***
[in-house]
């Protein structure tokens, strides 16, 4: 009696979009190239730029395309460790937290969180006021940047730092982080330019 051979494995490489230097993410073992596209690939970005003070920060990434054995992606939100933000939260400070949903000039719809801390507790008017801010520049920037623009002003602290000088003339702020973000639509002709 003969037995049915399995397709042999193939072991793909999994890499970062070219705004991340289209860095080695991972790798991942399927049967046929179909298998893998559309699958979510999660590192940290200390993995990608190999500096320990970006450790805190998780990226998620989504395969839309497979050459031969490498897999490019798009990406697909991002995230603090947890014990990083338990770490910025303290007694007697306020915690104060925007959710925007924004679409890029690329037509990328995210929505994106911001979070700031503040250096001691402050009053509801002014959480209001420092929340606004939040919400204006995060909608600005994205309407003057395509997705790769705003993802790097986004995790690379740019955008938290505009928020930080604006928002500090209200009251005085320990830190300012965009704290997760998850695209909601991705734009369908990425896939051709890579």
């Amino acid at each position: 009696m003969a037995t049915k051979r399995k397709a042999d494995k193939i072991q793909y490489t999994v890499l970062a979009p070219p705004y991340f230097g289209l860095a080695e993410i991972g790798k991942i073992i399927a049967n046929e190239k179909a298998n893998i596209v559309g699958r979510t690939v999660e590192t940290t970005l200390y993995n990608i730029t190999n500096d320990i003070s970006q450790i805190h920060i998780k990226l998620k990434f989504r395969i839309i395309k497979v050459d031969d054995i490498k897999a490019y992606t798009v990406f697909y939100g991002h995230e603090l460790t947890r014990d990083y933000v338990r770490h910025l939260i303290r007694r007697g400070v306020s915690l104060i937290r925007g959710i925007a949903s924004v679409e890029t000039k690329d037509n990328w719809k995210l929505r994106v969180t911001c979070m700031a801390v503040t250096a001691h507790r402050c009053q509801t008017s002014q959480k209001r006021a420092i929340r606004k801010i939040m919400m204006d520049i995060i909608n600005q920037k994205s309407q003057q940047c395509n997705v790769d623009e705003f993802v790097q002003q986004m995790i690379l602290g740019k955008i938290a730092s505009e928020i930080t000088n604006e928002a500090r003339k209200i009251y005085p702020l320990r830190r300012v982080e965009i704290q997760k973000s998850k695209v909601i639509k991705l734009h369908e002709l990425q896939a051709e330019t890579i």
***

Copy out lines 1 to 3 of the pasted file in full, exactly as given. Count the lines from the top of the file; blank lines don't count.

[in-house]
């Protein structure tokens, strides 16, 4: 009696979009190239730029395309460790937290969180006021940047730092982080330019 051979494995490489230097993410073992596209690939970005003070920060990434054995992606939100933000939260400070949903000039719809801390507790008017801010520049920037623009002003602290000088003339702020973000639509002709 003969037995049915399995397709042999193939072991793909999994890499970062070219705004991340289209860095080695991972790798991942399927049967046929179909298998893998559309699958979510999660590192940290200390993995990608190999500096320990970006450790805190998780990226998620989504395969839309497979050459031969490498897999490019798009990406697909991002995230603090947890014990990083338990770490910025303290007694007697306020915690104060925007959710925007924004679409890029690329037509990328995210929505994106911001979070700031503040250096001691402050009053509801002014959480209001420092929340606004939040919400204006995060909608600005994205309407003057395509997705790769705003993802790097986004995790690379740019955008938290505009928020930080604006928002500090209200009251005085320990830190300012965009704290997760998850695209909601991705734009369908990425896939051709890579």
């Amino acid at each position: 009696m003969a037995t049915k051979r399995k397709a042999d494995k193939i072991q793909y490489t999994v890499l970062a979009p070219p705004y991340f230097g289209l860095a080695e993410i991972g790798k991942i073992i399927a049967n046929e190239k179909a298998n893998i596209v559309g699958r979510t690939v999660e590192t940290t970005l200390y993995n990608i730029t190999n500096d320990i003070s970006q450790i805190h920060i998780k990226l998620k990434f989504r395969i839309i395309k497979v050459d031969d054995i490498k897999a490019y992606t798009v990406f697909y939100g991002h995230e603090l460790t947890r014990d990083y933000v338990r770490h910025l939260i303290r007694r007697g400070v306020s915690l104060i937290r925007g959710i925007a949903s924004v679409e890029t000039k690329d037509n990328w719809k995210l929505r994106v969180t911001c979070m700031a801390v503040t250096a001691h507790r402050c009053q509801t008017s002014q959480k209001r006021a420092i929340r606004k801010i939040m919400m204006d520049i995060i909608n600005q920037k994205s309407q003057q940047c395509n997705v790769d623009e705003f993802v790097q002003q986004m995790i690379l602290g740019k955008i938290a730092s505009e928020i930080t000088n604006e928002a500090r003339k209200i009251y005085p702020l320990r830190r300012v982080e965009i704290q997760k973000s998850k695209v909601i639509k991705l734009h369908e002709l990425q896939a051709e330019t890579i």